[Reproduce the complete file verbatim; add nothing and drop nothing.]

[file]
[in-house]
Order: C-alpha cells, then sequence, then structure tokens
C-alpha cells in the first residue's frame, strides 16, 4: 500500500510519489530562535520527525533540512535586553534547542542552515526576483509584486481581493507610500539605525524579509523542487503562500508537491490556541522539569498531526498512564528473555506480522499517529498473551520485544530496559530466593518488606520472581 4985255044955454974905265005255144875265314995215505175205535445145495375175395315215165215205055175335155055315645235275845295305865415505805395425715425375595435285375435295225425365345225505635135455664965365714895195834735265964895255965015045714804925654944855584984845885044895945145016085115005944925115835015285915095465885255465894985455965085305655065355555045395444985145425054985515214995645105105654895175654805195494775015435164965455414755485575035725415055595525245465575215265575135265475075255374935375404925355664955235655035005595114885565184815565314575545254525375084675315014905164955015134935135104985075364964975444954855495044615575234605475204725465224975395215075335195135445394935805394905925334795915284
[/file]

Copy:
[in-house]
Order: C-alpha cells, then sequence, then structure tokens
C-alpha cells in the first residue's frame, strides 16, 4: 500500500510519489530562535520527525533540512535586553534547542542552515526576483509584486481581493507610500539605525524579509523542487503562500508537491490556541522539569498531526498512564528473555506480522499517529498473551520485544530496559530466593518488606520472581 4985255044955454974905265005255144875265314995215505175205535445145495375175395315215165215205055175335155055315645235275845295305865415505805395425715425375595435285375435295225425365345225505635135455664965365714895195834735265964895255965015045714804925654944855584984845885044895945145016085115005944925115835015285915095465885255465894985455965085305655065355555045395444985145425054985515214995645105105654895175654805195494775015435164965455414755485575035725415055595525245465575215265575135265475075255374935375404925355664955235655035005595114885565184815565314575545254525375084675315014905164955015134935135104985075364964975444954855495044615575234605475204725465224975395215075335195135445394935805394905925334795915284